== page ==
In high school my teacher explained the Great Depression with such vividness I decided I was going to go to college and secure a job in which I could never get fired from. I chose teaching. And lo and behold we reach a recession/depression here in the USA and I can’t even find a job with all the years of my experience and education. After the that 1929 crash, life changed for everyone and life didn’t return to the manner with which it was lived. During this time, you have to remember things are not going to return to the way they once were. They have forever changed. I hope you, my reader, can see so clearly how important it will be for you to also change – make yourself aware of many new opportunities that are available. Think of the possibilities inside of the change.  After all, you’re a teacher, that’s what you do for a living, you change lives.

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I’ve learned a lot in Korea. One thing that I find humorous is getting sick and coming to work are completely okay. This video couldn’t explain my life hear more. Diligence.

Sickness happens. I see it often. Children will cough up and swallow things they shouldn’t (really they shouldn’t). If you’re not fretful about illness, then you can come into a hospital setting and offer various administrative services or you can go back to school and acquire the appropriate licensing to become a Perinatal or Postnatal Educator. You’ll equip parents with the right information to help them help their child grow and develop fully.

All the best to you this week! Tomorrow is Buddha’s birthday and there will be much celebration all over the world.

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I travelled to the Maum Meditation headquarters in Nonsan, South Korea this past weekend and it was quite wonderful. I was surrounded on all sides by the world’s natural protectors, mountains.  Everything is in Kilometers, which for whatever reason, I can’t seem to remember the height of this magnificent mountain range. Nor can I remember the distance (again in Kilometers) we travelled to get there.  What I do know is that I had a wonderful time.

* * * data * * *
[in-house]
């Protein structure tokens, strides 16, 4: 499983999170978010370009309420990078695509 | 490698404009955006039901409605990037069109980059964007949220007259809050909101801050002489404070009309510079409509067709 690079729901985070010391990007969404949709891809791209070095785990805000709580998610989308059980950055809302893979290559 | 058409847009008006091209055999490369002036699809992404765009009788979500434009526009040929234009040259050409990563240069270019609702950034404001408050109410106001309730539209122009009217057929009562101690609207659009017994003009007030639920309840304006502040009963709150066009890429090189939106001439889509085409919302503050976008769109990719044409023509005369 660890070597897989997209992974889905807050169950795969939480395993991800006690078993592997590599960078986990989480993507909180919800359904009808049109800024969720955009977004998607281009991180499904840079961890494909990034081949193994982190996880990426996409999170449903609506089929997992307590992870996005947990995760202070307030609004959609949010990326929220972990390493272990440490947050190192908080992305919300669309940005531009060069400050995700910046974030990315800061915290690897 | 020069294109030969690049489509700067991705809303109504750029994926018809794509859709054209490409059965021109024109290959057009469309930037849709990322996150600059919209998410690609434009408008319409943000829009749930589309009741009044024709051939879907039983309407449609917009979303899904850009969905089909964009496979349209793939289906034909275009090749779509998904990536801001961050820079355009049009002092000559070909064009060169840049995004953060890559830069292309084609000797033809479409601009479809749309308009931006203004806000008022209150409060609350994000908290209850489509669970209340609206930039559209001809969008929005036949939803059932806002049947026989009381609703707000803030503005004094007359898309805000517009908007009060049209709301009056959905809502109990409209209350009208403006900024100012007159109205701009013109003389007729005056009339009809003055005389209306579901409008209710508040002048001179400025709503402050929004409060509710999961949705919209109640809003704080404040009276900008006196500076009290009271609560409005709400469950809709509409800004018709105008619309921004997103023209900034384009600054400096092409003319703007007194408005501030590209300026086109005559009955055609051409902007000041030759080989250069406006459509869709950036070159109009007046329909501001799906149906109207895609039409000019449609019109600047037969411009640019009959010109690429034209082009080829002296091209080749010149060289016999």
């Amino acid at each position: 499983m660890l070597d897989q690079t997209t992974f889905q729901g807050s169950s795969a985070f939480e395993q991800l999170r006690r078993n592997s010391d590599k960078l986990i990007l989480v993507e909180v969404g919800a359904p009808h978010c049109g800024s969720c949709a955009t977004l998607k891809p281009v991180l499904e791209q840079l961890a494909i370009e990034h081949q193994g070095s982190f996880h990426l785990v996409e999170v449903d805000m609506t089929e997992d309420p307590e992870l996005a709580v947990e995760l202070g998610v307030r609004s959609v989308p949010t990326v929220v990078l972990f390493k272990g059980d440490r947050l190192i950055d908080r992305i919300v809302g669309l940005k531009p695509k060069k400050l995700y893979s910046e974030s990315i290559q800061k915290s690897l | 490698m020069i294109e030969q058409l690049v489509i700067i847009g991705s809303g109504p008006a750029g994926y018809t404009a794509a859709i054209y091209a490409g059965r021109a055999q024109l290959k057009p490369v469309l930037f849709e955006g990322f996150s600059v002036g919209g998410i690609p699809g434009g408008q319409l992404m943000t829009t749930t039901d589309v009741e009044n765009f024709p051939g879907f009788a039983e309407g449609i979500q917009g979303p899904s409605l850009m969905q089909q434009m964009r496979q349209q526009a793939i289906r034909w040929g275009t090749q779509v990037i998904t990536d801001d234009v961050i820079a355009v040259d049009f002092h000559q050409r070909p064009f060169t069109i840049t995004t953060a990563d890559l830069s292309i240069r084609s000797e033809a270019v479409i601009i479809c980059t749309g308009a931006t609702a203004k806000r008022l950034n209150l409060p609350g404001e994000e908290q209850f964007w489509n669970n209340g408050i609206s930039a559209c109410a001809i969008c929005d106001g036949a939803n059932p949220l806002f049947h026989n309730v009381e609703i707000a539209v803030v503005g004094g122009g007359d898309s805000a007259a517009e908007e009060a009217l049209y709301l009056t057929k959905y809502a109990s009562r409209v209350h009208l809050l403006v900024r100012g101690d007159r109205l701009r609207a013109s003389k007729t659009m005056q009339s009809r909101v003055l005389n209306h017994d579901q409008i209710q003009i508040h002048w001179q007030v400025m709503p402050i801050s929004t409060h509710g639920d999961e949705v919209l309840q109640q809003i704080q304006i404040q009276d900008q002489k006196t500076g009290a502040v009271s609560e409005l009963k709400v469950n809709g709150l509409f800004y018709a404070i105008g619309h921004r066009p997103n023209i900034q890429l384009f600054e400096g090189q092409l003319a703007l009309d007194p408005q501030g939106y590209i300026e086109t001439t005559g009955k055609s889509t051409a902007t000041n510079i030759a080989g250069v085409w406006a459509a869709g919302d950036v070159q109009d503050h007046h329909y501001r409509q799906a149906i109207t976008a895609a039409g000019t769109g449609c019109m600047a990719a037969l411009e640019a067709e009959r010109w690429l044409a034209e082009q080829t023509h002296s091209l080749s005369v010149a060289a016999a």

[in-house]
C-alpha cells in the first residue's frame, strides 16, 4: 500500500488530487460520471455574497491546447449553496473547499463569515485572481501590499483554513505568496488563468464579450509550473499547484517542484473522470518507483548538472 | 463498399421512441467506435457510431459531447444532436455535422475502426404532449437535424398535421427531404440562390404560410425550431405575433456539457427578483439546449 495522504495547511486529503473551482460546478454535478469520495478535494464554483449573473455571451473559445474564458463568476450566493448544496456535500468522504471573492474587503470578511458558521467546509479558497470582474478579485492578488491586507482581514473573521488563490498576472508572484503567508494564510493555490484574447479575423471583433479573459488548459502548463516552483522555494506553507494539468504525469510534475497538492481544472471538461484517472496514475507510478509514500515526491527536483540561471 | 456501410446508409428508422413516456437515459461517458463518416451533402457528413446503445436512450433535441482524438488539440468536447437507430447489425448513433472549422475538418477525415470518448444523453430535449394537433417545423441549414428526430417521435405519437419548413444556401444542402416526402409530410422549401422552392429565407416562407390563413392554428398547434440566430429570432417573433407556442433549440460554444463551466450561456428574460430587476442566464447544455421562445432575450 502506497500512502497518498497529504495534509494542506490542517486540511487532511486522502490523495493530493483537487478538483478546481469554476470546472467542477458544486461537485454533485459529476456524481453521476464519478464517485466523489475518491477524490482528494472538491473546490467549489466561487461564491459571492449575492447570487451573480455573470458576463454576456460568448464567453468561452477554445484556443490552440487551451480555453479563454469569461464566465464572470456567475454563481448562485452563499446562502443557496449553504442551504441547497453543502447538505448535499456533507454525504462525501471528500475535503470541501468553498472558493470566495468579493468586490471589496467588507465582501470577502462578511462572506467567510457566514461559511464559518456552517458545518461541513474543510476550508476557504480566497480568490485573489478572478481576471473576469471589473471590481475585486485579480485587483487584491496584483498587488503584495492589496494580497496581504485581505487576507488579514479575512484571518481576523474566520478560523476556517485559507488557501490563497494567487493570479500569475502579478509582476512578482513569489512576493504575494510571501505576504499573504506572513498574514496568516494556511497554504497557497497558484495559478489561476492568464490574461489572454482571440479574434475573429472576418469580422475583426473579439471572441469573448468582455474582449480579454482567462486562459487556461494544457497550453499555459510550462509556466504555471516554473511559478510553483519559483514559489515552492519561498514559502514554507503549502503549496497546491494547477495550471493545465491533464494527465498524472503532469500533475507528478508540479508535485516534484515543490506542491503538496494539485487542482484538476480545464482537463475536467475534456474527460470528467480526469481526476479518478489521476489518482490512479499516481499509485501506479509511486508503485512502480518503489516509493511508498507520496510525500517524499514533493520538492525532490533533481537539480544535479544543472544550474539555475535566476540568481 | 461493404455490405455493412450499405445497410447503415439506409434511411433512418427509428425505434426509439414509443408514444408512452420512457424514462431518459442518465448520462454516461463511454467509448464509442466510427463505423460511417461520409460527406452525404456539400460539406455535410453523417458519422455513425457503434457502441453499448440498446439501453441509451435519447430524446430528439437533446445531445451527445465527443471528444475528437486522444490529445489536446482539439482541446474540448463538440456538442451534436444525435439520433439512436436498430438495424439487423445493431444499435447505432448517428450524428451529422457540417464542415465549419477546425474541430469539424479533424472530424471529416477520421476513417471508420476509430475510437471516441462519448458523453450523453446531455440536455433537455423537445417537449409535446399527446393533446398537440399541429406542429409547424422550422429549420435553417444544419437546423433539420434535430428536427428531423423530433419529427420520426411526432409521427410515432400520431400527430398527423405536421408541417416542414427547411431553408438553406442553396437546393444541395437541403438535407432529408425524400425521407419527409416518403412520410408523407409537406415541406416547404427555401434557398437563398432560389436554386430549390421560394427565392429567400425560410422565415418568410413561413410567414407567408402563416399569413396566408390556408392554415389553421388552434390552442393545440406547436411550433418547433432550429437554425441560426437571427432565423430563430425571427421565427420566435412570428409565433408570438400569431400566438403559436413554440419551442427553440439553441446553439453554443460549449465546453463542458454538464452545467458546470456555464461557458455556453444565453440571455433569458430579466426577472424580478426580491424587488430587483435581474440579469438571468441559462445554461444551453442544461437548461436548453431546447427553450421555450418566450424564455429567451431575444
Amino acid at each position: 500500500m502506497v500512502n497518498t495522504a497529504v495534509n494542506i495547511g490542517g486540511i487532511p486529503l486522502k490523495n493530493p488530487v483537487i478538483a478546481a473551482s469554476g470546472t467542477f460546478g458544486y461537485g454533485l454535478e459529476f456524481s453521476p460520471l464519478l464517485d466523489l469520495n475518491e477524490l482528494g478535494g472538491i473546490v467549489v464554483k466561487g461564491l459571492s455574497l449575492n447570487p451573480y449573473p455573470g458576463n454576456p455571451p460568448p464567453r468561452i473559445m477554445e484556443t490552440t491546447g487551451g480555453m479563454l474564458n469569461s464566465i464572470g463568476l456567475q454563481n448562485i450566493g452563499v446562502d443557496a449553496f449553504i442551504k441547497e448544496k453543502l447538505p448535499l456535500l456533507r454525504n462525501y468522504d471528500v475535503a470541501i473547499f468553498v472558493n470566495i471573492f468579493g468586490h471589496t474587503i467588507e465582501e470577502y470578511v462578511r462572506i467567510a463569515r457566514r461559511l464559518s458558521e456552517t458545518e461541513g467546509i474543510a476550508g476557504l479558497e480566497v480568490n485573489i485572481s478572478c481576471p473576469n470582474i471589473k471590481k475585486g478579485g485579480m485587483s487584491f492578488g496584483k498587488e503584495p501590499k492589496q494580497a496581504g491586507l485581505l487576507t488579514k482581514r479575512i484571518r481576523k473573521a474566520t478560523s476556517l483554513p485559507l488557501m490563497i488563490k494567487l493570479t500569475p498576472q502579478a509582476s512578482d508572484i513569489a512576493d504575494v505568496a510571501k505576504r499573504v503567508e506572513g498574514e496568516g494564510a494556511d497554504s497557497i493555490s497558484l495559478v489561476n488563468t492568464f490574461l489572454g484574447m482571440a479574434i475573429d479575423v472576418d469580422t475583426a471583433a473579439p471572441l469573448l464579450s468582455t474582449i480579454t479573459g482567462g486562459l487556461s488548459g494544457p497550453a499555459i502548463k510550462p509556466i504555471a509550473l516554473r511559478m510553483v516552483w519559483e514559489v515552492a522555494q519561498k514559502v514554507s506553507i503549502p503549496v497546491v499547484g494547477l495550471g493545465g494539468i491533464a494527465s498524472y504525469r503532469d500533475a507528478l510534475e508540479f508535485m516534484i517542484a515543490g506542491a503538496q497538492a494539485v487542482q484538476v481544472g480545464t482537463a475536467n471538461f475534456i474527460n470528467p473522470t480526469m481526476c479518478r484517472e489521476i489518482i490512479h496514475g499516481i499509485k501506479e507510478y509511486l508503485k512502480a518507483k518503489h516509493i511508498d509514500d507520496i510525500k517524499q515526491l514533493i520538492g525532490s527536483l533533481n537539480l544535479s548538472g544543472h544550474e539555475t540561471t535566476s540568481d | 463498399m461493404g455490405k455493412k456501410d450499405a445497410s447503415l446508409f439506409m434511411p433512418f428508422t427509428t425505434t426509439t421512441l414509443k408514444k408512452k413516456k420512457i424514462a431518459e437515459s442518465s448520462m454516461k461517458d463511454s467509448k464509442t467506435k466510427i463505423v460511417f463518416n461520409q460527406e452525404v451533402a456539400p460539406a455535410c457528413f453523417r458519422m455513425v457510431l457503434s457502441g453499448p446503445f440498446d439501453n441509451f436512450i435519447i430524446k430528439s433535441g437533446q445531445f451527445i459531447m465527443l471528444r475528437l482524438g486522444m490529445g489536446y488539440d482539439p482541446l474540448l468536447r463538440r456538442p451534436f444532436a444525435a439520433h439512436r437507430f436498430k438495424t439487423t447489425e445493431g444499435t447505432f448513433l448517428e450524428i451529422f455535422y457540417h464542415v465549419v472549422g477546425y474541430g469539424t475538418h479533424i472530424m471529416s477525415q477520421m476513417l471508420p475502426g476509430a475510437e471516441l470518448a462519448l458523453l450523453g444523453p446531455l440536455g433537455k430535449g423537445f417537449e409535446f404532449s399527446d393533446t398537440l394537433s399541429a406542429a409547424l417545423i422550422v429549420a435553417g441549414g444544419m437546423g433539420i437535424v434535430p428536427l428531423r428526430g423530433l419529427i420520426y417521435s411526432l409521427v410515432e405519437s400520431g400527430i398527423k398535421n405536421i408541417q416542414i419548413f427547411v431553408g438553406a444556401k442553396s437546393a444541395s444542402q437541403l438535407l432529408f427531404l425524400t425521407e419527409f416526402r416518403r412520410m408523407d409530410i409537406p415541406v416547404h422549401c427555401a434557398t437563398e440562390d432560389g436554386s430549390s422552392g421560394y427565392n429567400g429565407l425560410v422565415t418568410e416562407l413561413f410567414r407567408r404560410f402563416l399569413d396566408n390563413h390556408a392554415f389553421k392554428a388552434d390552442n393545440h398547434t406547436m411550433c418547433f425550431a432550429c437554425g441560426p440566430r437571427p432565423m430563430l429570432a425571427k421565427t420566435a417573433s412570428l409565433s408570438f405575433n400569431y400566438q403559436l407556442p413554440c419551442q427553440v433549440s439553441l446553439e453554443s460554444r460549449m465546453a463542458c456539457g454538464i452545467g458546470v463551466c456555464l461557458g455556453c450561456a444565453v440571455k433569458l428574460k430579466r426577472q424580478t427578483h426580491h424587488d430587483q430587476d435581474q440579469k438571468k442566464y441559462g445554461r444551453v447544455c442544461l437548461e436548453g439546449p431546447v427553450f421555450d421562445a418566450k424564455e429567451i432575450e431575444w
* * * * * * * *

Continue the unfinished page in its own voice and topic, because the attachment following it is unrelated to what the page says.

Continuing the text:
Joe Moksa (wearing yellow) and I corresponded via email and phone for a while before I finally got to meet him. He is responsible for translating the text into English. Miriam (far left wearing black and yellow) is training to help others through this meditation process of Maum (which means mind in Korean).

Miriam ran around and introduced me as her sister to everyone. I was under someone’s wing and I felt so protected both by Miriam and Joe. Perhaps reflective of the mountains.

For about eight hours straight I was offered food from literally everyone. In the 1970s Korea suffered some major economic problems that also led to increased suicide rates and deaths due to lack of food. Now that food is abundant, it is offered. In fact, as I was told, one of the common questions asked of passersby is, “Have you eaten?”  I sat to people I didn’t know and I ate their food. I passed by people I didn’t know and they offered me food. I walked down the road and people I didn’t know offered me food. I was stuffed.  The more I learn about Korea and the more I explore, the more fascinated I become with the development of culture – a people who suffered now willingly feed others without hesitation. Peculiar to me.

Well, it is of no surprise that this week’s job is Youth Representative.  This position is all too encompassing to describe in one definition.  However, what you’ll do is about as simple as this: you’ll look after youth in a variety of settings (indoor, outdoor, overseas, etc…). These positions vary from various companies providing supplementary educational experiences to children. One company you may consider checking is People to People. Also, visit some of the local private schools and counselors of the public schools. They have access to a wide variety of possibilities through their networks with programs for children domestic, abroad, and local. There are also several possibilities for this position to be found through your own simple search of “Youth Representative” jobs. So, have a look at it.

All the best teacher!